Despite the progress made, one in ten girls aged 7 to 12 does not attend school in rural areas and 14.8% of girls aged 15 to 24 are illiterate compared to 7.2% of children of the same age. In 2014, six out of ten rural women were still illiterate, compared to 35.2% of rural men and 30.5% of urban women.

 

According to data from the 2018 National Employment Survey, the participation rate of women is barely 22.2% nationwide. It represents, in relative terms, a little less than a third of that of men (70.9%).

 

Furthermore, women experience unemployment more intensely than men. Their ever-increasing unemployment rate remains much higher than men’s (14% vs. 8.4% in 2018). Female activity is also characterized by its precariousness. In 2017, almost 40.5% of employed female workers (compared to 9% of men) are unpaid caregivers.

 

Furthermore, only 8.9% of employers and 14.1% of independent workers in Morocco are women. More than a quarter of young people aged 15 to 24, or 1.7 million young Moroccans, do not work, do not go to school and receive no training; 80% of which are women. Moroccan women’s access to senior and senior positions in the public administration was around 22% in 2016. They are represented by 81 women out of 395 deputies in parliament.

moroccan women henna

Moroccan woman´s hand with henna design

 

 

Cooperatives leaded by moroccan women

 

The cooperative movement has given a strong entrepreneurial dynamic to Moroccan women.

 

This drive is more visible in rural areas where women have achieved a certain financial and social autonomy. Rural women, through their participation in the cooperative field, were able to confirm their position as an active element in a long patriarchal society. Emancipation has taken place in this regard, giving rural women more weight in the local economy. The impact is important. By participating in this activity, the women who operate in the cooperative sector have managed to improve their living standards and conditions. They were also able to open new horizons, in particular by participating in national and international fairs and exhibitions. This participation has also allowed them to chart new development prospects, particularly in terms of expansion of business sectors or even product diversification. Cooperative work has experienced a significant leap in recent decades. Women’s cooperatives have followed this trend by consolidating their participation in a sector that currently has 19,035 cooperatives. Women’s cooperatives represent 29% of these groups, 2,677 100% women’s cooperatives represented by 40,345 members. These figures are clearly evolving, since in 2015 Morocco had 2,280 100% female cooperatives, that is, 14% of the total number of cooperatives existing on that date.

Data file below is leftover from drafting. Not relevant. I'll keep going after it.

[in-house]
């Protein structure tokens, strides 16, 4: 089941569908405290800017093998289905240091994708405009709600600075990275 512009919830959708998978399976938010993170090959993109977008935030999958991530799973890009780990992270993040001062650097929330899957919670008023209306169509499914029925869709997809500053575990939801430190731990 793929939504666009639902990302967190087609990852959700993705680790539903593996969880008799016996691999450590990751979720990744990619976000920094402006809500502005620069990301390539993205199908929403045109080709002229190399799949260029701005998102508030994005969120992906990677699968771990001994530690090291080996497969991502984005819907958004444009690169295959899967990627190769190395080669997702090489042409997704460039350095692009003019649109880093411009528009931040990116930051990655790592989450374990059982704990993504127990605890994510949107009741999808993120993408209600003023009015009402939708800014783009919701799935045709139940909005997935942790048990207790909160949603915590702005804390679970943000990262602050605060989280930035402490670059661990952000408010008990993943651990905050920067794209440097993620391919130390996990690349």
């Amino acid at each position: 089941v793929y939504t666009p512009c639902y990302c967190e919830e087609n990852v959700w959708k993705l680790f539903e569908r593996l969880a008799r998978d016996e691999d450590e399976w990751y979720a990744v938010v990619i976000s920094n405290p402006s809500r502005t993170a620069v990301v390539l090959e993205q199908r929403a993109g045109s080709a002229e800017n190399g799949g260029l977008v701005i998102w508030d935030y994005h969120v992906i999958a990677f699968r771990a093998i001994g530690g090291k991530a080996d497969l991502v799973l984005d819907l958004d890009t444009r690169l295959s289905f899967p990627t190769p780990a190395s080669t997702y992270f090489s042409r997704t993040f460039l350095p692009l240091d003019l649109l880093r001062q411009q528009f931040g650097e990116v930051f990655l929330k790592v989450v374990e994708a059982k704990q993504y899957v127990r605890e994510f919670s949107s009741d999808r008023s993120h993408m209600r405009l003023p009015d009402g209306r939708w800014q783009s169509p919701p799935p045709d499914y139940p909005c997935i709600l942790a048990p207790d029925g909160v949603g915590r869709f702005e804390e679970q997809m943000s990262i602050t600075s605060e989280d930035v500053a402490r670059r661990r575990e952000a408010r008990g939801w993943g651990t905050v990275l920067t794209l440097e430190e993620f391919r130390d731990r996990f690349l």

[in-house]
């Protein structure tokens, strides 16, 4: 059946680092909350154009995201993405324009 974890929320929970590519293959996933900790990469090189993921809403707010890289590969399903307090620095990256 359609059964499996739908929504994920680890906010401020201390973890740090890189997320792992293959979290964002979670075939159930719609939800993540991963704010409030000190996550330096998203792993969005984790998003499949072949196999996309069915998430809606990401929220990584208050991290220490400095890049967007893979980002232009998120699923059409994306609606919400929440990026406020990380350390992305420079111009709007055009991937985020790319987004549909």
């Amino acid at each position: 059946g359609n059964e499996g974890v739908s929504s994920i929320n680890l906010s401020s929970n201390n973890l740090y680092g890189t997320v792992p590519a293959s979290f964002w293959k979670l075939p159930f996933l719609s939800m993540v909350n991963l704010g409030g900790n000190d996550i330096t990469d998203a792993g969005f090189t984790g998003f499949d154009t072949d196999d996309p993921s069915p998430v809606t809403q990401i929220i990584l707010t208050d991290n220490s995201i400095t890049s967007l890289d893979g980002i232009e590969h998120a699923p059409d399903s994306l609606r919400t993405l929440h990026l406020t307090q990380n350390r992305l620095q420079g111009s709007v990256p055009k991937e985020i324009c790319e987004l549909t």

Breakdown of women’s cooperatives by sector at the end of 2017

At the sectoral level, it is the female artisan cooperatives that predominate with 1,190 cooperatives and 15,184 members, followed by agriculture with 878 cooperatives and 14,526 members when 303 cooperatives operate in Argan, for a total of 7,291 members.

women cooperatives Morocco

Argan fruit

 

WOMEN’S CLOTHING IN MOROCCO

 

The clothing worn by women in Morocco differs completely according to regions, ethnicity and socio-professional categories. The clothing of city dwellers has nothing to do with that of rural women, for example. The fact is that everywhere, men traditionally wear djellabas. The latter always has a hood, very wide sleeves and is cut from wool or cotton.

 

Since the mid-20th century, the djellaba has been attached to women’s wardrobe. At that time, in fact, the Moroccans abandoned the haik, a large piece of cloth, usually white, from which they covered their face and body to go out, in favor of the djellaba, which became an outer garment. Today’s very strict and wide cuts have been replaced today by feminine djellabas much closer to the body, more colorful and inspired by contemporary fashion trends.

 

Among other traditional clothing is, of course, the caftan, whose origins date back to the Ottoman Empire. This is a long dress for women that you wear for special occasions. Generally very elegant and refined, caftan is a prom dress. Carved from noble materials, velvet, silk and brocade, it is decorated with gold or silver threads and decorated with sumptuous embroidery. The caftan is also an article of clothing that you take at home.

In the panoply of traditional Moroccan clothing we still find the burnoso (black or white), used in the djellaba, and these large baggy pants that we call saroual. In some ceremonies, men also wear a hat, fez, or a white turban in rural areas.

All these clothes are worn with traditional Moroccan shoes, the famous slippers. It is true that in this country, leather work is the fruit of ancient craftsmanship. Furthermore, the word “Morocco” was given to goat and sheep leather produced in Morocco since the 14th century. Although the slipper has been replaced, especially among young people, by more modern shoes, it is still highly appreciated by Moroccans who wear it at home, but also for going out, even during ceremonies. There are generally two types of slippers, those with square ends, Berber-inspired, and the slimmer urban ones, with angular ends and a more refined appearance. In general, the sneakers worn by men are yellow and undecorated. Women’s slippers are available in all colors today, and are sometimes decorated with gold or silver thread.

Moroccan woman wearing kaftan